As Tim Wise has pointed out, White America has a serious problem ending sentences like these with a  period.  We believe in the commma.  We believe in the semicolon or the em-dash.  We believe in the “. . . BUT. . . .”

  • But, police officers still shoot and kill more unarmed White men.”
  • But Black home ownership is increasing.”
  • But racism isn’t as bad as it used to be.  Obama was President for two terms.  Oprah is a billionaire.”

At a recent community conversation I attended, seven people listened to a teacher who works extensively with African American junior high and high school students describe how these young people in our predominantly white community experience racism every single day.  A midde-aged man from one of the mainly White parts of town exclaimed, “That CAN’T be true!!”

Denial is widely-recognized as the almost-universal first phase of drug and alcohol addiction.  Racism, too.  In mid-2017, most of White America is in denial about how seriously racism continues to poison our country.

Today, Countrywide Finance, Wells Fargo Bank, and other financial institutions continue to pay hundreds of millions in fines for charging Blacks and Hispanics higher interest rates and fees than equally qualified White customers.

On April 7, 2017, a Federal judge, over the objections of the Trump administration, approved the overhaul of the Baltimore police department to address its longstanding racist practices,

Feature films like “13th” and “I am Not Your Negro” document widespread and systemic racist practices across all segments of contemporary U.S. culture.

Explicit racial bias may happen less frequently than during Jim Crow or even in the 1950’s, but implicit racial bias continues to infect U.S. hiring and lending practices, teaching and school administration, media coverage, church attendance, college admissions, law enforcement, and the everyday comments and practices of the vast majority of White America.

  • As a result, even highly-educated, middle-aged Black professionals admit to their friends that, as one confided to me, every morning as they leave home for work, they “put on their mask” to cope with White America.
  • They expect to be followed in stores.
  • They’ll watch the Human Resources office where they work extend the background check process for applicants of color.
  • Yet another clerk will have trouble spelling Shaquilla, Nia, DeAndre, Shanice, Malik, or Brishauwna.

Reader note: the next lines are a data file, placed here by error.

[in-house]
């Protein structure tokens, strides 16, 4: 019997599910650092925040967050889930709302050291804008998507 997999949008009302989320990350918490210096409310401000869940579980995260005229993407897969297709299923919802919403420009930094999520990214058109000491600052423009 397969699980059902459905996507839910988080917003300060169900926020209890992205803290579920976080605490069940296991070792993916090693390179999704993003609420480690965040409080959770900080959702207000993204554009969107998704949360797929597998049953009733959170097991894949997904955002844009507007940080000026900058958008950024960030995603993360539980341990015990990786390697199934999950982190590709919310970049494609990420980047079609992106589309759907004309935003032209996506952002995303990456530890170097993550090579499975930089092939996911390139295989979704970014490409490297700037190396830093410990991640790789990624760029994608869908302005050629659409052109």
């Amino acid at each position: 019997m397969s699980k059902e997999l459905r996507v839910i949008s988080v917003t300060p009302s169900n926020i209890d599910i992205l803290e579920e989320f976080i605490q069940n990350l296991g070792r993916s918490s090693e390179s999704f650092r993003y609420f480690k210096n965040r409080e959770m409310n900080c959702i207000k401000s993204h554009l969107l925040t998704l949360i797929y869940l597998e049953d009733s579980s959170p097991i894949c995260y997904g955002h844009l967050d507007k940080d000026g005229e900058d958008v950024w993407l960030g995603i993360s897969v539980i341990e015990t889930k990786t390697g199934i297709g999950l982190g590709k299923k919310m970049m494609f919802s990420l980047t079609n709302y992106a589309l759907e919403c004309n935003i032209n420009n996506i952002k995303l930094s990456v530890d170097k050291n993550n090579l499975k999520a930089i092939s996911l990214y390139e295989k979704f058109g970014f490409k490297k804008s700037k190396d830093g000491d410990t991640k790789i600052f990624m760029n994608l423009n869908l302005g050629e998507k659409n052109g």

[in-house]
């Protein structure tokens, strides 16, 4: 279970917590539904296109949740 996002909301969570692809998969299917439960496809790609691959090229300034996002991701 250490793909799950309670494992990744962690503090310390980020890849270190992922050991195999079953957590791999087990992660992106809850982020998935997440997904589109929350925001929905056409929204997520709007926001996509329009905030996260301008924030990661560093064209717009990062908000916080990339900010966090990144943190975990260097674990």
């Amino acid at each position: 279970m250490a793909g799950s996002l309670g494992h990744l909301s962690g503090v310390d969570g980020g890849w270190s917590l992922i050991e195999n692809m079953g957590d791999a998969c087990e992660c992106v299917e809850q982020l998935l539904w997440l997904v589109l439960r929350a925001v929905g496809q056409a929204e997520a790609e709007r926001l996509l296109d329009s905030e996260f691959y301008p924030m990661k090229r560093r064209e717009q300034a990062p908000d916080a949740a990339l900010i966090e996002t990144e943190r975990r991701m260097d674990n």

• They know they’ll be asked at least once today to explain “How you people feel.”
  • And if not today, at least tomorrow, someone white will want to insist that All Lives Matter.

White Shaming or Response-Ability?

So are those of us in power supposed to feel guilty for all this?  To be ashamed?  After all, we don’t condone slavery.  We support equality, for women and people of color.  Although, we have to admit, none of our best friends are Black, some of our good acquaintances are.  Why treat us as part of the problem?

Although a dollop of shame might, as a Catholic nun recently assured me, provide motivation to change, the point is not to accuse or create guilt.  The worst problems are systemic, historically entrenched and bigger than any one of us.  We are subject-to the features of the systems we populate, whether we want to be or not.

The solution is to practice response-ability, the willingness and ability to respond.  None of us is guilty for the way things are in lending, education, employment, or law enforcement.  And each of us needs to educate ourselves and to take steps to respond to the injustices around us.  To resist racist jokes.  Combat implicit bias.  Ally with persons of color.

The first step is to clean up our grammar.  Racism is alive in the U.S. today.  Implicit bias, especially against Blacks, is a serious problem in our country.  Period.  End of sentence.  No commas.  No “Buts.”  No qualifiers.

Pockets of progress leave systems mostly unchanged.

Each of us has room in even our busy schedules to reduce the effects of implicit bias.  To say something when you see or hear something.  To walk toward, rather than away from a Black man.  To practice cultural humility.  To act positively in our own sphere of influence.

It works when you do.